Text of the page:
Architects Say Glue May Be the Best Choice to Hold Skyscrapers Together

Posted On Tue, March 15, 2016 By

Posted On Tue, March 15, 2016 By In Architecture, Design, Technology

Designed by architecture firm Snøhetta, the San Francisco Museum of Modern Art’s expansion has the largest composite-based facade in the U.S.

Adhesives and composite materials are joining 3D printing as innovations that may revolutionize the construction industry. According to architect Greg Lynn, using fast-drying glue to connect today’s lighter, stronger and cheaper building materials like carbon fiber, fiberglass and other structural plastics is a more efficient means of construction, reports Dezeen. The combination could mean a new chapter in construction methods, and “lead to entire towers being glued together,” making screws, rivets and bolts obsolete.

SFMoMA, Snohetta, construction materials, composite based building, Apple
Apple claims the carbon fiber roof of their Cupertino Campus 2 building, above, is the world’s largest free-standing carbon-fiber roof.

New Scientist magazine recently published a report by the author of BLDG BLOG, Geoff Manaugh, covering the new generation of construction techniques. One advantage is that the resulting weight reduction could dramatically bring down the cost of skyscraper construction, as well as keep it from swaying in an earthquake. The newer composite materials can be molded and glued into almost any shape and cover huge distances.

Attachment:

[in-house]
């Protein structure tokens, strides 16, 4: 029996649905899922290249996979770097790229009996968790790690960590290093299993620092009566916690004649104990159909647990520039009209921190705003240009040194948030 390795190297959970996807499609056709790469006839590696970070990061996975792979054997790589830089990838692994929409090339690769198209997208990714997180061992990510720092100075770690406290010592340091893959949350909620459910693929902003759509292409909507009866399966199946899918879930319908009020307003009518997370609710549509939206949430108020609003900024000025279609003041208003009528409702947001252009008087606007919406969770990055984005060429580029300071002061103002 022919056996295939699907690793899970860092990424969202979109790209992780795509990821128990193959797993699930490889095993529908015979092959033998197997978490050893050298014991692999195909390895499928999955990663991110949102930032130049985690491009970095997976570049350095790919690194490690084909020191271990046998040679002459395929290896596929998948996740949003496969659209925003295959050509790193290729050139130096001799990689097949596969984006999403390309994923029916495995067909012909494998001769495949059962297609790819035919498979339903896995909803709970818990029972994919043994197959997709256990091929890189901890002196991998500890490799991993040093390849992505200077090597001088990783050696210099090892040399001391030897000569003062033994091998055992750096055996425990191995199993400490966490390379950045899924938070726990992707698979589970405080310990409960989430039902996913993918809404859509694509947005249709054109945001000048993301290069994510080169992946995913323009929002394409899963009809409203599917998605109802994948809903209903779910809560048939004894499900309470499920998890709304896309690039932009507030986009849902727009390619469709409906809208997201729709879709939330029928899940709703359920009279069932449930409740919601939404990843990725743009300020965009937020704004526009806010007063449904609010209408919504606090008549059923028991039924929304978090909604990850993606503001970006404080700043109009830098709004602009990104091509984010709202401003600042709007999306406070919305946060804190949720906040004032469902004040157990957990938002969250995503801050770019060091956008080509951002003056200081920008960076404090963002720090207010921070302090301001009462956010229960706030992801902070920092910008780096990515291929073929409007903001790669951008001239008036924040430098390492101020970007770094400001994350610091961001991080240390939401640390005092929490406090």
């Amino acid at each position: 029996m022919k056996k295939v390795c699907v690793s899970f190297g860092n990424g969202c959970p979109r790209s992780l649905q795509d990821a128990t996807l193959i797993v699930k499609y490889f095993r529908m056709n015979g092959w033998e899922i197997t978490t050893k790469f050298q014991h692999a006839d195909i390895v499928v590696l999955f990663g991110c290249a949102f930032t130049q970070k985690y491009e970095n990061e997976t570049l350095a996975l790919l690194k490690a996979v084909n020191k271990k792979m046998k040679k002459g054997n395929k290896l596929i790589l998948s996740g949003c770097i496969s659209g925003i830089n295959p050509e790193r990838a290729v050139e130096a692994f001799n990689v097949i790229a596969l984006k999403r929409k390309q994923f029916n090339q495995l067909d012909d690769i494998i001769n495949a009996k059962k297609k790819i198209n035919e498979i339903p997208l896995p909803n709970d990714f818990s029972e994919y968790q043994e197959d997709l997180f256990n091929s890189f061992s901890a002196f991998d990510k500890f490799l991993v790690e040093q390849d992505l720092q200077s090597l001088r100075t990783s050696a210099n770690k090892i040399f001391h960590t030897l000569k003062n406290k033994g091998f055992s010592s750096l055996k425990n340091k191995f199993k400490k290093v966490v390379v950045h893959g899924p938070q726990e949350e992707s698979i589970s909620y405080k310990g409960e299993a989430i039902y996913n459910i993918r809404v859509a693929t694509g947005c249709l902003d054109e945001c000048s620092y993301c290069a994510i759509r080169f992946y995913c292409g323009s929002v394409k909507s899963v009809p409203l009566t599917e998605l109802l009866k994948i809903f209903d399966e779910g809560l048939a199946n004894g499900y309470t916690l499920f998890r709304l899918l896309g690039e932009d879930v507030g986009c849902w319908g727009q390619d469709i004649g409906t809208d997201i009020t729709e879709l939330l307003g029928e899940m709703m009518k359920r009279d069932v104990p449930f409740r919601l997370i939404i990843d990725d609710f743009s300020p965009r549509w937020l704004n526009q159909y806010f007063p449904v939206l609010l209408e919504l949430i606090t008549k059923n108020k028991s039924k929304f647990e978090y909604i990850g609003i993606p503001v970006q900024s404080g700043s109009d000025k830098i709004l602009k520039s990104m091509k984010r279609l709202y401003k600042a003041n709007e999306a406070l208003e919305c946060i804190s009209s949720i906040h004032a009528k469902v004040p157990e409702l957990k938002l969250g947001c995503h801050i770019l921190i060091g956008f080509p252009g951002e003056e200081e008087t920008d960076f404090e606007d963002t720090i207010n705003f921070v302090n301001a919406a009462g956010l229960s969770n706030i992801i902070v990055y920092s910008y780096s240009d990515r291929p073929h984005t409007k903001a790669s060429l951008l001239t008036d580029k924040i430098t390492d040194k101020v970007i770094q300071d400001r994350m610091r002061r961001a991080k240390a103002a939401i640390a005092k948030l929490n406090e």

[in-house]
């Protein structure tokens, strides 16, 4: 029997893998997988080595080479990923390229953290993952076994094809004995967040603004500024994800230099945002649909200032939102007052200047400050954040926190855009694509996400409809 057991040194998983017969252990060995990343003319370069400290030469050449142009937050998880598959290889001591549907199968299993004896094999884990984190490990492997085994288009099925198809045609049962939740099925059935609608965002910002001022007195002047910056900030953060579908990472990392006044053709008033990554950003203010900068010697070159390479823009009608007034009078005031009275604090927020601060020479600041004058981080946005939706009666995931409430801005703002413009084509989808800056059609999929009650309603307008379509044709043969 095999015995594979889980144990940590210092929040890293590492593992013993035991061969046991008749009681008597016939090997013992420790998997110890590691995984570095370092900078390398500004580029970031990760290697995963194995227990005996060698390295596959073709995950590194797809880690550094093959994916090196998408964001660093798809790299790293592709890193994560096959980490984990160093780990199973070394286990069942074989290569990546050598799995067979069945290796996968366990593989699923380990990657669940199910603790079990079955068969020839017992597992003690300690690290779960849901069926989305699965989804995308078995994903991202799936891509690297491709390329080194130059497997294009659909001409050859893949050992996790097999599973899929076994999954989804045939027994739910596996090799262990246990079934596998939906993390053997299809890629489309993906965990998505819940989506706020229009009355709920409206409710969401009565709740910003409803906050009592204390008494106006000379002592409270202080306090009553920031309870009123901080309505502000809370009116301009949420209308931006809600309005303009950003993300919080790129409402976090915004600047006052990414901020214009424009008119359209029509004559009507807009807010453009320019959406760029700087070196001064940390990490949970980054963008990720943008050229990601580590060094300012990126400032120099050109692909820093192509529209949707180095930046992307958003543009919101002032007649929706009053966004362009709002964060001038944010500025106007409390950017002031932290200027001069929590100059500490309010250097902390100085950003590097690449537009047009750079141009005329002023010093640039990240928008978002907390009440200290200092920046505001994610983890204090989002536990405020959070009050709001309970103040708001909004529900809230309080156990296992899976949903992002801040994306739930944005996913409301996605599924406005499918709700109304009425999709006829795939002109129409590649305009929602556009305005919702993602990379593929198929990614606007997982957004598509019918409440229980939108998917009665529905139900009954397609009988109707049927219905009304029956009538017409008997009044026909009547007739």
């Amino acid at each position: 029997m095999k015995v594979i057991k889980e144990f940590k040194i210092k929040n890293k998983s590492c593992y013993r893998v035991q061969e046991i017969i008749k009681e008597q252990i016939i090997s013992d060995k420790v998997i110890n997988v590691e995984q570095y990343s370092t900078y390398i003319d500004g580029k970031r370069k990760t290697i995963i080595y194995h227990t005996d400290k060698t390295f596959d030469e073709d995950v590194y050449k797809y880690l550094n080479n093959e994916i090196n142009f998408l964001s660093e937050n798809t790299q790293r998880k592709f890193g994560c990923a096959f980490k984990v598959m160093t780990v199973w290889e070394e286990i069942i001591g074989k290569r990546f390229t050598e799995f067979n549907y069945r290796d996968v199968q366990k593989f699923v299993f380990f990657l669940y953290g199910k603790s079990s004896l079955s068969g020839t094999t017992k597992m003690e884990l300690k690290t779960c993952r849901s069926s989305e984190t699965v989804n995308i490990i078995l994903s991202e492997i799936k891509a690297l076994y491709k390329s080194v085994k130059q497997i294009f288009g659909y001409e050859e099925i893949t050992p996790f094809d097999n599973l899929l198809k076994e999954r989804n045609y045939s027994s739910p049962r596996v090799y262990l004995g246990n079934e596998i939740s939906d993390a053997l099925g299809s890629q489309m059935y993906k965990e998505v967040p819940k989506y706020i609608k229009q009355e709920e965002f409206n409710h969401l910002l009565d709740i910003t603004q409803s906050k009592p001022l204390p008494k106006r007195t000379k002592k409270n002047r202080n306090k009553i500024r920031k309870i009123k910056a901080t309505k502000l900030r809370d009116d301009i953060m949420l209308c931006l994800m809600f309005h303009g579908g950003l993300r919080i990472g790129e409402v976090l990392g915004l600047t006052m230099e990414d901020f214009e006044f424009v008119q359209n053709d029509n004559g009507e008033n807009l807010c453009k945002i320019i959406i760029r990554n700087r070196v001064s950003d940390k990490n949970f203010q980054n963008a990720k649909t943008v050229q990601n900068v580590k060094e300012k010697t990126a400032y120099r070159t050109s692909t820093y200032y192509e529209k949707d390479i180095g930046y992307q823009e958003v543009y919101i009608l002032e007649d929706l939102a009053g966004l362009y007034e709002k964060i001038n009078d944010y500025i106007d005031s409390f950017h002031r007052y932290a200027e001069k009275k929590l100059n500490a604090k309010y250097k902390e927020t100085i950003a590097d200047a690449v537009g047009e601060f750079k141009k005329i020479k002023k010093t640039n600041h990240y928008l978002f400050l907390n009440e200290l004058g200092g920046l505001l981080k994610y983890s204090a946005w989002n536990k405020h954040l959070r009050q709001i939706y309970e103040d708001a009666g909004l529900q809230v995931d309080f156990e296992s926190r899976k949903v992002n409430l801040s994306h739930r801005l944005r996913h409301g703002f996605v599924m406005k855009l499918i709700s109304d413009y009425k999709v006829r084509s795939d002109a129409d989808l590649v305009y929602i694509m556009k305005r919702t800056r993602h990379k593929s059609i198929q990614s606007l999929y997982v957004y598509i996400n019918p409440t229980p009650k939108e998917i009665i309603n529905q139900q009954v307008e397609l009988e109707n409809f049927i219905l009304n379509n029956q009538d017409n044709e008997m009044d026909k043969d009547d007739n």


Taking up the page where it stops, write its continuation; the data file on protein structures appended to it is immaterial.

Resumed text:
Apple claims the carbon fiber roof of their Cupertino Campus 2 building is the world’s largest free-standing carbon-fiber roof. The San Francisco Museum of Modern Art’s expansion has the largest composite-based facade in the U.S., built by architecture firm Snøhetta. According to architect Bill Kreysler, who worked on the exterior panels used in the SFMoMA building, the materials are fundamentally different from those traditionally used.

The building industry is still stuck on traditional methods, for the most part, though. Extra screws, rivets and bolts continue to be used to connect the carbon-fiber building elements, as “glue is not trusted” quite yet. “Many adhesives perform poorly at high temperatures and can also feed flames.” Both architects agree that better regulations covering composite and adhesive-based construction methods are an important next step. New Scientist speculated that money for testing the new materials–which would be costly in both time and money–might come from the oil industry, as petroleum is a component in many plastic-based composites.

[Via Dezeen]

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